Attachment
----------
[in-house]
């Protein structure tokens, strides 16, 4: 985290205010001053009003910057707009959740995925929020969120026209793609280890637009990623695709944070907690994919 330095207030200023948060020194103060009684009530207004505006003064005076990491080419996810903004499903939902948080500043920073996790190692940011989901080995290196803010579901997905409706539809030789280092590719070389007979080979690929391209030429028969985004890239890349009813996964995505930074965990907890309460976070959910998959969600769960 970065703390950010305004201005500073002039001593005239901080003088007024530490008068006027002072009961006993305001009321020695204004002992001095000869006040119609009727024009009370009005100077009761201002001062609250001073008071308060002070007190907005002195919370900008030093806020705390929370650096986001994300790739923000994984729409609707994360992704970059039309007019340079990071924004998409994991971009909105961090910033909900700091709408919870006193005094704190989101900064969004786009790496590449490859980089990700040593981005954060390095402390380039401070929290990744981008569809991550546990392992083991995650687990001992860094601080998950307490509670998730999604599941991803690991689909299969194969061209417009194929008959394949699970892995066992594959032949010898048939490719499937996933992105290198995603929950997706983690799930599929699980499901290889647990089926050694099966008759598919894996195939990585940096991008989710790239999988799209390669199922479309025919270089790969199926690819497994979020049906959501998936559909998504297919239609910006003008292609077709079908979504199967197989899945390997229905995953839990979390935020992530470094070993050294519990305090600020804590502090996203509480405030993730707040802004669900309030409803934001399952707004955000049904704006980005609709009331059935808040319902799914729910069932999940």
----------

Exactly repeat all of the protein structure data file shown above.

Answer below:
[in-house]
């Protein structure tokens, strides 16, 4: 985290205010001053009003910057707009959740995925929020969120026209793609280890637009990623695709944070907690994919 330095207030200023948060020194103060009684009530207004505006003064005076990491080419996810903004499903939902948080500043920073996790190692940011989901080995290196803010579901997905409706539809030789280092590719070389007979080979690929391209030429028969985004890239890349009813996964995505930074965990907890309460976070959910998959969600769960 970065703390950010305004201005500073002039001593005239901080003088007024530490008068006027002072009961006993305001009321020695204004002992001095000869006040119609009727024009009370009005100077009761201002001062609250001073008071308060002070007190907005002195919370900008030093806020705390929370650096986001994300790739923000994984729409609707994360992704970059039309007019340079990071924004998409994991971009909105961090910033909900700091709408919870006193005094704190989101900064969004786009790496590449490859980089990700040593981005954060390095402390380039401070929290990744981008569809991550546990392992083991995650687990001992860094601080998950307490509670998730999604599941991803690991689909299969194969061209417009194929008959394949699970892995066992594959032949010898048939490719499937996933992105290198995603929950997706983690799930599929699980499901290889647990089926050694099966008759598919894996195939990585940096991008989710790239999988799209390669199922479309025919270089790969199926690819497994979020049906959501998936559909998504297919239609910006003008292609077709079908979504199967197989899945390997229905995953839990979390935020992530470094070993050294519990305090600020804590502090996203509480405030993730707040802004669900309030409803934001399952707004955000049904704006980005609709009331059935808040319902799914729910069932999940």